San Francisco Contemporary Music Players: Tradition, Influence, Evolution
Stanford lecturer and SFSound composer Erik Ulman frequently pleads with his students to “give the new music a chance.” With Erik’s injunction in mind, I headed out to review the San Francisco Contemporary Music Players’ February 28th concert at the Herbst. However, I checked in with the San Francisco Symphony Orchestra conductor Donato Cabrera first, because Cabrera would be guest conductor for this special event.
One of my many questions for Cabrera was what objective criteria to turn to when reviewing this new music. Reviewing theatre, there’s a checklist one ticks off when approaching a new show: set, makeup, acting, costumes, script, interpretation, sound system, dropped cues… the list goes on. When reviewing classical music, the list isn’t all that different: history of the piece, structural organization of the piece, color, texture, comparison with other performances, surprise interpretations, performer’s virtuosity. The reviewer may never talk about those elements, but the act of going through them means that you can generally give a pretty fair shake to works that you just plain don’t like, but have artistic merit. Here, approaching the new music, I had no such list, and found myself grasping at straws.
Cabrera immediately got what I was driving at, noting that this music can be daunting. After taking a second for think his answer through, he responded “some of the fundamental things a reviewer – or any listener – can latch on to are whether the composer challenges your concept of a piece of music. Are the performers achieving what you think the composer set out to do? Are you hearing a combination of things that you never thought of before? In a new piece of music, do the program notes reflect what you are hearing? Are the performers committed? Do you sense that they are getting that message across the floodlights? Those are universal things.”
Mulling Cabrera’s suggestions over for a few days, his message got distilled down to looking at the composer’s intent and how the musicians executed on that intent. Cabrera’s emphasis on whether the message was getting across the floodlights distilled down to looking at the experiential value of the piece. Insofar as a reviewer can speak to the artistic integrity of the piece, that too comes into focus. This list will no doubt get endlessly tweaked in the months and years to come, but it gave me some way of getting a handle on my task.
Monday night’s concert was titled Tradition, Influence, Evolution. With a program that included Ligeti, I thought I got the “tradition” part. Although Ligeti died in 2006, his impact was so profound that characterizing his work as “tradition” is fair enough, although it goes reflect just how new this music is.
The program opened with a piece titled Vicissitudes No. 1 by Da Yun, a young, intense young woman trained at the Shanghai Conservatory, Oberlin Conservatory and Harvard. Opening with a thunderous drums, a sax wandered in a minor key, punctuated by piano gestures. Da Yun suggested that the audience focus on these gestures, more than any totality. This made sense, because it freed the listener to just enjoy the piece. Most surprising was the stunning rock guitar cadenza at the end, the end of which had a jimi-at-woodstock feel.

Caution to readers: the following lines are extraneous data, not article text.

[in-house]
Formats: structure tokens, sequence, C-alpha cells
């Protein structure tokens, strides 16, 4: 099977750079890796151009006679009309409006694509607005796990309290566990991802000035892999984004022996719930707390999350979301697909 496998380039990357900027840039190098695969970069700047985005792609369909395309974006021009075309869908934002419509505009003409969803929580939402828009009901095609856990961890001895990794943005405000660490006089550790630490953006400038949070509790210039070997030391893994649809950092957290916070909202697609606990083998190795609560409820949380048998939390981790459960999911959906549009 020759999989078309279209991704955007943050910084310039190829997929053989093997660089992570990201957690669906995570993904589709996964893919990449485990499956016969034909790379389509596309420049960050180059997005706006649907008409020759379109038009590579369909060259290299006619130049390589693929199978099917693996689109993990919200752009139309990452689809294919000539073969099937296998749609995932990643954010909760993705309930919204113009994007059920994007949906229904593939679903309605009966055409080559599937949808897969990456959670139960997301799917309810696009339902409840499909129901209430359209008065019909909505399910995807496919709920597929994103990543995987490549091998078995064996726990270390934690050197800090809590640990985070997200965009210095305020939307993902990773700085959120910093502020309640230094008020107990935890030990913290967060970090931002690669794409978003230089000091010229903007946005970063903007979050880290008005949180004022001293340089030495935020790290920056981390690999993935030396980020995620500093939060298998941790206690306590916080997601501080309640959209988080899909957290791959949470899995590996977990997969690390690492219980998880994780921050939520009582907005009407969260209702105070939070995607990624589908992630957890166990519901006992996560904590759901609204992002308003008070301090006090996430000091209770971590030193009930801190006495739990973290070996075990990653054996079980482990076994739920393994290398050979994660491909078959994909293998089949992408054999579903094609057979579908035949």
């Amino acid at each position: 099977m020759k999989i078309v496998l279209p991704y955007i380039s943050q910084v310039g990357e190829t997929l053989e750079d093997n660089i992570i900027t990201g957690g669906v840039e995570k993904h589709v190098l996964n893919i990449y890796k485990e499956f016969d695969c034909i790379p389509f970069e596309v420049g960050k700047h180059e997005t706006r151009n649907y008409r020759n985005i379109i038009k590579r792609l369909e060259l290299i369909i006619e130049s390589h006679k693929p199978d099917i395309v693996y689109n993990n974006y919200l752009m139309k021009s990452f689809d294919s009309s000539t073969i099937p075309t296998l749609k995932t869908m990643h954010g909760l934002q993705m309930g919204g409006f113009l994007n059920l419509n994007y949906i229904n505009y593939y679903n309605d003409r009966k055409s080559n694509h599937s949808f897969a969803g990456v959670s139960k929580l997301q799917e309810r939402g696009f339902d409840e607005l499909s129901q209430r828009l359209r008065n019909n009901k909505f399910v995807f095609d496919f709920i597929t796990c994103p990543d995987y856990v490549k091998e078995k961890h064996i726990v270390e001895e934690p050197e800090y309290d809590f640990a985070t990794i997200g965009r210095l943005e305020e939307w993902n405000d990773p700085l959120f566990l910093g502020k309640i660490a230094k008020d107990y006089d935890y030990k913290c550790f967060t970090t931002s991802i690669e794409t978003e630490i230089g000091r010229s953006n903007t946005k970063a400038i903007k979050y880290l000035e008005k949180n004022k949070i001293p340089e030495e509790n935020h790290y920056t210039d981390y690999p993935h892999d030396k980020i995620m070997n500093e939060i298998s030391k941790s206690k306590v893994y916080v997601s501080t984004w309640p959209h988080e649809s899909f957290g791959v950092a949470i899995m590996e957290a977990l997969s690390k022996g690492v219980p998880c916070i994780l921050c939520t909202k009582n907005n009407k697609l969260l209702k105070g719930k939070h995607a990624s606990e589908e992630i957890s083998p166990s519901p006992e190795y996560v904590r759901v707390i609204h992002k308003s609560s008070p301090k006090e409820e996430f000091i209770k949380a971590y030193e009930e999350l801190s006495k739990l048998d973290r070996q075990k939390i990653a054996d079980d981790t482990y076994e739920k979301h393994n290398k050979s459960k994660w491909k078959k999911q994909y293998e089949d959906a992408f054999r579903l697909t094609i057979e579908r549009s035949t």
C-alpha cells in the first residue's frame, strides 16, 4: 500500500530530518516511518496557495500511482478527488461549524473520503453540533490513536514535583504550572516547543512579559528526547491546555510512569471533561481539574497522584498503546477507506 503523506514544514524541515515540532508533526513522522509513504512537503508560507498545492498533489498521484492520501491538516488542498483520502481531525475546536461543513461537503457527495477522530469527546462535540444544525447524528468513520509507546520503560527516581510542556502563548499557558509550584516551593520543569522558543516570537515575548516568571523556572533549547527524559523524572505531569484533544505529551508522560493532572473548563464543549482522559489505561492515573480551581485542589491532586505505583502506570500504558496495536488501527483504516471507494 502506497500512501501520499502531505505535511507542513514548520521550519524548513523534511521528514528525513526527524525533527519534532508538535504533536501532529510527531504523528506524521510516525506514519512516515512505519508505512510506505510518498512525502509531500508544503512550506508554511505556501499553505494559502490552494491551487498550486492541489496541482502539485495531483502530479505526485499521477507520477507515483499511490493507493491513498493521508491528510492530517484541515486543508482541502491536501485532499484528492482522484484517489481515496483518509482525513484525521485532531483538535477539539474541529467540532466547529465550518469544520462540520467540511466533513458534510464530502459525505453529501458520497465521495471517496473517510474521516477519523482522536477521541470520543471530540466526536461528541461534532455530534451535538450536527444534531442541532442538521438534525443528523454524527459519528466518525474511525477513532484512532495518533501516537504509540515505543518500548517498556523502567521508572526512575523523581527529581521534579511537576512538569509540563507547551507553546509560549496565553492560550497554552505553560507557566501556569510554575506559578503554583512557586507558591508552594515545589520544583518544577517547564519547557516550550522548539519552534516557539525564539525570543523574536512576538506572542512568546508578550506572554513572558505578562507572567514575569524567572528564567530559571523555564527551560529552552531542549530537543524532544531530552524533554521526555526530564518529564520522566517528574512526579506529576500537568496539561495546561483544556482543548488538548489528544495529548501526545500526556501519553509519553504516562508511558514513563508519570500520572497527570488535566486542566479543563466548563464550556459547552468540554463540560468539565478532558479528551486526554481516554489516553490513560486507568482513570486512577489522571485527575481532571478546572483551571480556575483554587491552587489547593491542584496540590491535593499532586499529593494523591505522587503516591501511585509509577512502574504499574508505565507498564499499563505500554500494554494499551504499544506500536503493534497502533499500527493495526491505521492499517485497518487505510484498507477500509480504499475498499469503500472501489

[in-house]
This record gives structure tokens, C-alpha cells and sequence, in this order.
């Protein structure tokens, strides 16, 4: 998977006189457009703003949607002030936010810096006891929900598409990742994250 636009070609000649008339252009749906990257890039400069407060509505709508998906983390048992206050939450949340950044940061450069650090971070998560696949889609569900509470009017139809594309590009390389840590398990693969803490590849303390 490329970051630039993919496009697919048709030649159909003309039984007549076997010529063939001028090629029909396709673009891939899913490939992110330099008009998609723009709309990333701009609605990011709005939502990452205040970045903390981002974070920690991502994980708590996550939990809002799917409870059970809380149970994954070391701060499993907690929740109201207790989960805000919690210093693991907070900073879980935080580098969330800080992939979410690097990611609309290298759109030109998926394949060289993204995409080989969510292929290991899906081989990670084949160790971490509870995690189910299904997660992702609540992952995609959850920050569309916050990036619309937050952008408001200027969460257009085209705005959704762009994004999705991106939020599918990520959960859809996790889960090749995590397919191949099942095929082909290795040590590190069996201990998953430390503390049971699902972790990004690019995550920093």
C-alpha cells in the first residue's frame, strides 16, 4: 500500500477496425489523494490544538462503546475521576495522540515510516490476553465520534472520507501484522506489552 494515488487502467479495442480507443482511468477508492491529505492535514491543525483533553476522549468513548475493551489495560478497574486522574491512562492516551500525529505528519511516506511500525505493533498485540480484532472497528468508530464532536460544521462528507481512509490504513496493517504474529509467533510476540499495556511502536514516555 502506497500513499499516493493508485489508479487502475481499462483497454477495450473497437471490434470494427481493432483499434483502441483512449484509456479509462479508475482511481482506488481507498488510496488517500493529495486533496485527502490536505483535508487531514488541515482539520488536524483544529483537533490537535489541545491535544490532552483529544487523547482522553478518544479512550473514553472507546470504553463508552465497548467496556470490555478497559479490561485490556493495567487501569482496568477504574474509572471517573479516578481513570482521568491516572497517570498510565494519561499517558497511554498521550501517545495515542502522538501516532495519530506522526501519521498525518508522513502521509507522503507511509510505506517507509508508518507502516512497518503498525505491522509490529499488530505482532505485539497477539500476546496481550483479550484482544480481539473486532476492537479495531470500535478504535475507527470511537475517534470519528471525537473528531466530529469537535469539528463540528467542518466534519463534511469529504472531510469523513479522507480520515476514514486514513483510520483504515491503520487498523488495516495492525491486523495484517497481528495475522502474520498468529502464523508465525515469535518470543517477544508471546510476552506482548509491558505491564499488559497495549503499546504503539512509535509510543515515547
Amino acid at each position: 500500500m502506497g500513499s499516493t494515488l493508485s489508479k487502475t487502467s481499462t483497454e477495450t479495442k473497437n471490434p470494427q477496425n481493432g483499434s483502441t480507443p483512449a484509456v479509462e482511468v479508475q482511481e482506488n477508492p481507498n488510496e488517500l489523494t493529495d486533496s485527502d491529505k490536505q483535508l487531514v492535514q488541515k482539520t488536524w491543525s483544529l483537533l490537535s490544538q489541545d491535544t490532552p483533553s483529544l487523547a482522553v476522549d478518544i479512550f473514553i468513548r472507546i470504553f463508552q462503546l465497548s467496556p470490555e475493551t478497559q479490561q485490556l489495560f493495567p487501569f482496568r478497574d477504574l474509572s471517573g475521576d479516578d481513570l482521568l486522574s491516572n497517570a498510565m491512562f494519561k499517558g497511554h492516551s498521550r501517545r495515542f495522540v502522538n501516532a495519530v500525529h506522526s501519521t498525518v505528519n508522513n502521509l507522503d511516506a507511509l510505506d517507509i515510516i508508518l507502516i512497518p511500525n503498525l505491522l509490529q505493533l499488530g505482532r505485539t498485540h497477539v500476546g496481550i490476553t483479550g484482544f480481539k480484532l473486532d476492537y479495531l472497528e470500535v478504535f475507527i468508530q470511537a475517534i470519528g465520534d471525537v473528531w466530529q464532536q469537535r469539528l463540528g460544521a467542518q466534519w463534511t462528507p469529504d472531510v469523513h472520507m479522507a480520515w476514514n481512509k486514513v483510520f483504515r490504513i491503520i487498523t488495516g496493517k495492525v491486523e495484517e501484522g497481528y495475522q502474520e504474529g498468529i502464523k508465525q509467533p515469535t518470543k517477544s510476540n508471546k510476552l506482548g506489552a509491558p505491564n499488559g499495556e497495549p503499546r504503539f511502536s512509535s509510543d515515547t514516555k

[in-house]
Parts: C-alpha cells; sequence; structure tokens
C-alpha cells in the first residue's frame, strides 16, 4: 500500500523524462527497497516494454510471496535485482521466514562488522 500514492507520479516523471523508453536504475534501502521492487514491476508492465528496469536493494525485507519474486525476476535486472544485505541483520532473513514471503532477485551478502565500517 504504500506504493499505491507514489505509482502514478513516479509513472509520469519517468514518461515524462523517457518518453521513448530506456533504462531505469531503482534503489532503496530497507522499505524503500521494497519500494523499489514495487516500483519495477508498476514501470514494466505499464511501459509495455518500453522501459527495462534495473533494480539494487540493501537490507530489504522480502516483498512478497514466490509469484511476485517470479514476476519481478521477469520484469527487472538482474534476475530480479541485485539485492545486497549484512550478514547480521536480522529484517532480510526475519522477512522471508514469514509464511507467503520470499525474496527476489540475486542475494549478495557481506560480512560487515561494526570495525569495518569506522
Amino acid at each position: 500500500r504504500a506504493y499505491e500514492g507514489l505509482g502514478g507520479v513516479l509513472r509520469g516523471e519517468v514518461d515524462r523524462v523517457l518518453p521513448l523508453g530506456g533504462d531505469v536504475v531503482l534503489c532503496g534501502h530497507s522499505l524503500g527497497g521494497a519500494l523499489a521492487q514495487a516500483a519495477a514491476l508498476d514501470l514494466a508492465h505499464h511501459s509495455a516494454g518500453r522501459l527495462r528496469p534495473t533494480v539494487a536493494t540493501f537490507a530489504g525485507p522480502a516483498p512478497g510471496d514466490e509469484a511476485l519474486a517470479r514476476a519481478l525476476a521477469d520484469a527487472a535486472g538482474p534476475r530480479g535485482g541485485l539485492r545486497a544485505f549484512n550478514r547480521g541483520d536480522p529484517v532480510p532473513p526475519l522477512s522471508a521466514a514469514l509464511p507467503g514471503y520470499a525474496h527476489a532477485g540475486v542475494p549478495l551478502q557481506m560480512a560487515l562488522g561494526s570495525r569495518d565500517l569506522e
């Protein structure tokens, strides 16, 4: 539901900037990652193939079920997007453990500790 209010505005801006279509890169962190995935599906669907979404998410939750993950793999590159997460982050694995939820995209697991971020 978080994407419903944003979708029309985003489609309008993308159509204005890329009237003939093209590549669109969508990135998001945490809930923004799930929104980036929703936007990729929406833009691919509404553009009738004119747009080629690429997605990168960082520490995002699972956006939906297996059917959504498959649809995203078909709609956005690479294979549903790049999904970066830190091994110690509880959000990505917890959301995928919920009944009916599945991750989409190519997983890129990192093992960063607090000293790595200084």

Second on the program was Canadian Brian Current’s piece, Strata. While Current describes much of his work as being focused on the plasticity of time, this piece does not necessarily speak to those ideas. Rather, a large part is about creating moments of stillness in an intensely organized and rhythmically dominated piece that speeds up and slows down. In this respect the piece was remarkably successful. I’d love the opportunity to listen to this one again, simply to catch those periods of calm.
I spoke at length about the yesterday’s performance Ronald Bruce Smith’s Four Movements at the ODC so I won’t go into it again here. Suffice to say, this music grew on me more and more, particularly, the second and fourth movements. There is such a great sadness in this music – a sadness that stands apart from the occasionally dense passages and complex rhythmic structures.
The last piece of the evening, Legeti’s Trio for Horn, Violin and Piano was astounding because of the individual performers. Describing a horn as an instrument of great subtlety sounds like hyperbole, but in this case it was very true.
Sometime during the evening, one of the musicians mentioned that this music is what it feels like to be alive at this time and in this place in history – an observation that seems profoundly true. There is not much joy here, and if at times there is more anxiety, agitation and tension, that speaks to the circumstances that gave rise to it. Much of this music is intensely fascinating in the concert hall, but I do not know how it will survive outside of that environment. I suspect that much is like a very good wine that just won’t travel. It remains to be seen which of this music will be around 50 years. However, one thing is certain: these people are playing for the long haul and with an eye to the bigger discussion of musical ideas, and as such, demand to be taken seriously.